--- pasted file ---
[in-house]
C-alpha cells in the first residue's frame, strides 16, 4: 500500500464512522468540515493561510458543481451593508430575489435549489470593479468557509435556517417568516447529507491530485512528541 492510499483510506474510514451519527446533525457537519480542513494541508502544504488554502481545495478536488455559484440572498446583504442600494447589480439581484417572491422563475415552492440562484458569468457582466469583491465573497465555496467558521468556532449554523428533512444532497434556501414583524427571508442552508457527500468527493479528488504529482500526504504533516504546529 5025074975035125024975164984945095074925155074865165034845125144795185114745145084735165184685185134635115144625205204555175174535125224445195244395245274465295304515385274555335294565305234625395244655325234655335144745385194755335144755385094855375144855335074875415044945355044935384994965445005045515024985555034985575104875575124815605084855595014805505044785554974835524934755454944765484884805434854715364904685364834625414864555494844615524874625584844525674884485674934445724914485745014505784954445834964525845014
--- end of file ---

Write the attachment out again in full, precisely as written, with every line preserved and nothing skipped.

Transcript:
[in-house]
C-alpha cells in the first residue's frame, strides 16, 4: 500500500464512522468540515493561510458543481451593508430575489435549489470593479468557509435556517417568516447529507491530485512528541 492510499483510506474510514451519527446533525457537519480542513494541508502544504488554502481545495478536488455559484440572498446583504442600494447589480439581484417572491422563475415552492440562484458569468457582466469583491465573497465555496467558521468556532449554523428533512444532497434556501414583524427571508442552508457527500468527493479528488504529482500526504504533516504546529 5025074975035125024975164984945095074925155074865165034845125144795185114745145084735165184685185134635115144625205204555175174535125224445195244395245274465295304515385274555335294565305234625395244655325234655335144745385194755335144755385094855375144855335074875415044945355044935384994965445005045515024985555034985575104875575124815605084855595014805505044785554974835524934755454944765484884805434854715364904685364834625414864555494844615524874625584844525674884485674934445724914485745014505784954445834964525845014